Will he play or not?
That's the only question most Cincinnati fans care about having answered this week. In Pittsburgh, it's a query that doesn't take on quite the same significance, but it is still one the Steel City faithful are curious to hear a reply about.
ESPN Bengals reporter Coley Harvey and ESPN Steelers reporter Jeremy Fowler are here to break down those chances for you, and so much more, ahead of Steelers-Bengals 3.0:
Fowler: Coley, what's your gut tell you, on a scale 1 to 10, on Dalton's chances for Saturday?
Harvey: Man, Jeremy, a lot of Bengals fans are going to be angry reading this, but I've got to go with a 1 that he starts and a 3 that he even dresses for the game. You and I both know gamesmanship is as much a part of the playoffs as bad blood is to this rivalry. For that reason, I wouldn't be surprised if the Bengals wait until inactives are announced at 6:45 p.m. ET Saturday before declaring Dalton out. That said, I do believe the Bengals have known all week about their plan at quarterback. It also was rather telling on Wednesday, when Dalton told reporters he had not yet thrown a football. He did show off his ability to grip a foam toy football, though. But grip or not, let's do the math: He hasn't thrown yet, just came out of a four-week cast on Monday ... yeah, I'm feeling confident in my 1.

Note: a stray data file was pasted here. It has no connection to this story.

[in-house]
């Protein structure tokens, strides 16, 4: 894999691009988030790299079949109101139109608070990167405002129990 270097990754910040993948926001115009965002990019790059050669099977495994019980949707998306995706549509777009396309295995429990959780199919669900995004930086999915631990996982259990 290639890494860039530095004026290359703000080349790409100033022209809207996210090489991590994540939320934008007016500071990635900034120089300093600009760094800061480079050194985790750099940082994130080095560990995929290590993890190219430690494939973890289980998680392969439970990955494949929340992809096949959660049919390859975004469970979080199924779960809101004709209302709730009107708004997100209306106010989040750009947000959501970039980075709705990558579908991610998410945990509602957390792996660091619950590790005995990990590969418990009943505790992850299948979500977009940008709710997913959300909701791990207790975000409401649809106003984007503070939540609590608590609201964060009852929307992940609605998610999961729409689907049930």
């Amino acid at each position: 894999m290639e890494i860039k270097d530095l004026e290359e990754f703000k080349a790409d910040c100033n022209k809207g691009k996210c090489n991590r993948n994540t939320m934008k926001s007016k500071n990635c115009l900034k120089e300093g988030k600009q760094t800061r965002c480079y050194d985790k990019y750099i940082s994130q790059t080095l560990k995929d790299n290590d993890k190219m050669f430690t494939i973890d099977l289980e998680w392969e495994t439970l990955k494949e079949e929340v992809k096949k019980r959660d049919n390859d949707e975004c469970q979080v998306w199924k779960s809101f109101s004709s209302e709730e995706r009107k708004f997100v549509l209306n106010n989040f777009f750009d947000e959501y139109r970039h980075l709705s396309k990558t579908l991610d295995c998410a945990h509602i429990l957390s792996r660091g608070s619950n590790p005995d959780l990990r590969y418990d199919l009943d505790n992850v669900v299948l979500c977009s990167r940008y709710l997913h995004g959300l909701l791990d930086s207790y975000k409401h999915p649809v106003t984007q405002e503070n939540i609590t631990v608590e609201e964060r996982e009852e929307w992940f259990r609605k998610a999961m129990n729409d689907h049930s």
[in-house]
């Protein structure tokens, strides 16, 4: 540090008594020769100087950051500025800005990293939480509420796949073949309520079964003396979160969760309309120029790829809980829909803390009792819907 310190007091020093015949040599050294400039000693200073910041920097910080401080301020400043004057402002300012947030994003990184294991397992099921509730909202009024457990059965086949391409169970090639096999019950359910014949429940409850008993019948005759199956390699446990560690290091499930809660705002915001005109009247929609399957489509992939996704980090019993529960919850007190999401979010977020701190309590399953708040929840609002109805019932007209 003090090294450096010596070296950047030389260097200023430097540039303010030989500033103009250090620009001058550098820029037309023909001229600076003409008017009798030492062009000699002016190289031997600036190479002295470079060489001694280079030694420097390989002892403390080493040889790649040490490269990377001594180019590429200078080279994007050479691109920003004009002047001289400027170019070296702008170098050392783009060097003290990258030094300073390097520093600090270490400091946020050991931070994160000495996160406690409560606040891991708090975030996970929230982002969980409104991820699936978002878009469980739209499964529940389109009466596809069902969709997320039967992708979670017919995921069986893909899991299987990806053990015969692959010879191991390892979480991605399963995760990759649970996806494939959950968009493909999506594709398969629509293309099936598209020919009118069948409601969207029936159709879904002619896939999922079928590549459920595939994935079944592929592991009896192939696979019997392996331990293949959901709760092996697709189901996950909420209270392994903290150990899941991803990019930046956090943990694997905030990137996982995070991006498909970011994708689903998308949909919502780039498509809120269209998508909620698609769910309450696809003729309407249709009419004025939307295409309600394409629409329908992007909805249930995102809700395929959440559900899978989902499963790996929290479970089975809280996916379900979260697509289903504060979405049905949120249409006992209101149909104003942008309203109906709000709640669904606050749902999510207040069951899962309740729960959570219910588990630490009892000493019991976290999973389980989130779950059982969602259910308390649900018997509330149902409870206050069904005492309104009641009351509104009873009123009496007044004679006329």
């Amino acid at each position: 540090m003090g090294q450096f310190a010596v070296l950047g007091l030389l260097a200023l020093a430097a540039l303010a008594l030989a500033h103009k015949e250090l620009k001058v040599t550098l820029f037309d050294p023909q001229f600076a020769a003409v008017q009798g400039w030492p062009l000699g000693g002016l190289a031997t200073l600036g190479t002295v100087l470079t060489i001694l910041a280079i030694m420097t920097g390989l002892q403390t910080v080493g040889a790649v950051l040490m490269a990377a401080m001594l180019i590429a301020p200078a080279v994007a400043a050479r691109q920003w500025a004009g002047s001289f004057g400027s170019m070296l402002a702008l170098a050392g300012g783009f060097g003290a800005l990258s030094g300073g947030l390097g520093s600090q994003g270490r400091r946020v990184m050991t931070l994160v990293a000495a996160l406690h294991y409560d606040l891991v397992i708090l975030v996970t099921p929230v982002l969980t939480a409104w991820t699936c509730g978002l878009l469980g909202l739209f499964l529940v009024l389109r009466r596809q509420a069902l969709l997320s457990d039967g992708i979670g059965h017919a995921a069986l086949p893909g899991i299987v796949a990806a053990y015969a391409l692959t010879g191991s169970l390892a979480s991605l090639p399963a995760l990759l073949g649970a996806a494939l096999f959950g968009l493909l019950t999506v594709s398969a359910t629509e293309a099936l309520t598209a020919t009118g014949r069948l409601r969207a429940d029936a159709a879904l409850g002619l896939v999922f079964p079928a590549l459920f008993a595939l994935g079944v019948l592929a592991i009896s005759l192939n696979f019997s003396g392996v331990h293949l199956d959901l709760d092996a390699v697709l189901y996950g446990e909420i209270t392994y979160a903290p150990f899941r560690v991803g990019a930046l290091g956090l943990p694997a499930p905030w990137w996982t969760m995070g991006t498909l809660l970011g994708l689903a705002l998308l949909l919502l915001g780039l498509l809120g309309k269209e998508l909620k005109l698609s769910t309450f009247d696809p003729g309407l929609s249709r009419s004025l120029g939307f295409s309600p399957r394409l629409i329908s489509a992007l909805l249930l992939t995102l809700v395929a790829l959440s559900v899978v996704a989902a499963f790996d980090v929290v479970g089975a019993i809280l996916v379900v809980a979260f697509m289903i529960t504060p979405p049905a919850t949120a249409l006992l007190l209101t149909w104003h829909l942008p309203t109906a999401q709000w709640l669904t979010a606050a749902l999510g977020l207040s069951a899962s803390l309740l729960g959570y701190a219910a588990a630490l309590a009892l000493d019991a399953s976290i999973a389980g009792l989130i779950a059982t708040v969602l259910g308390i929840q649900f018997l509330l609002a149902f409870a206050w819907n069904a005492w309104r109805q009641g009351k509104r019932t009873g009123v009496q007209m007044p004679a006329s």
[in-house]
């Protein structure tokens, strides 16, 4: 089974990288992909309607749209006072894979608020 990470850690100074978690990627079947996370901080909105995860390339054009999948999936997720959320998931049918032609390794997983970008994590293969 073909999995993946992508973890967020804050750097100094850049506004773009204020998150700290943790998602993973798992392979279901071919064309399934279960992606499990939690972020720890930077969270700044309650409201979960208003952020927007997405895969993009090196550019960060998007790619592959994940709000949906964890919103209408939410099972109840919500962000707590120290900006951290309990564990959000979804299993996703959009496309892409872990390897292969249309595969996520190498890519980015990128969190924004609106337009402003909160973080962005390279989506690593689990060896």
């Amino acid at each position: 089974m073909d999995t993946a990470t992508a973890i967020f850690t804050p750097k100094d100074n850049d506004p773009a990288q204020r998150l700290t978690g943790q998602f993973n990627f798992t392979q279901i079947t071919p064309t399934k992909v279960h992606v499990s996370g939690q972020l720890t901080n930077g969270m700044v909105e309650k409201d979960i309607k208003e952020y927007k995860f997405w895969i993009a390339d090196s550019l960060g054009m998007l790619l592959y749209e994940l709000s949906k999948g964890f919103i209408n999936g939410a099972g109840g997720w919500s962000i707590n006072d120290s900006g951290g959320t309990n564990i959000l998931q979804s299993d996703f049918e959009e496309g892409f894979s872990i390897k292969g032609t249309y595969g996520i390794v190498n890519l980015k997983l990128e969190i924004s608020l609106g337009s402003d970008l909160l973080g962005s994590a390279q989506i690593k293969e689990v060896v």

You and I know both teams have said they want to clamp down on some of the extracurricular activity from the last meeting. But how much are you really buying that will be the case?
Fowler: I'm torn on this one, Coley, because on some level these guys absolutely despise each other. But they also know the officials will be watching each miniscuffle closely, ready to penalize or eject players. After the last game, the NFL probably sent a friendly message to officiating crews to lessen the theatrics. The potential catalyst is Vontaze Burfict. If he goes for Big Ben's legs again, it's over. Guys will be scrapping, but there's no way this will be as bad as their Dec. 13 matchup. Things got so bad that day that both teams seemed incapable of focusing on the game. The Steelers have been vocal about winning with physicality before the whistle. That's probably the right approach.
If Andy's out, what are you expecting from "Big Game A.J." this week?
Harvey: Wait, which "Big Game A.J." are you referring to, Jeremy? (Remember, there are three A.J.s on this team!) If we're talking about AJ McCarron, I'm expecting a big day. After all, this is a guy who led Alabama to a pair of national championships. He also went to Denver and had the Bengals toe to toe in a bout with the Broncos that went all the way to overtime. Although the Bengals lost that Monday night game when McCarron took his eyes off an overtime snap, it only reaffirmed the Bengals' belief that he could win in the playoffs. If he does, he'll be the first NFL quarterback since 1979 to win a playoff game with three or fewer previous career starts. As for the other "Big Game A.J.," A.J. Green caught six passes for 132 yards in the Steelers-Bengals matchup here last month, including a 66-yard touchdown -- all from McCarron after Dalton's thumb injury.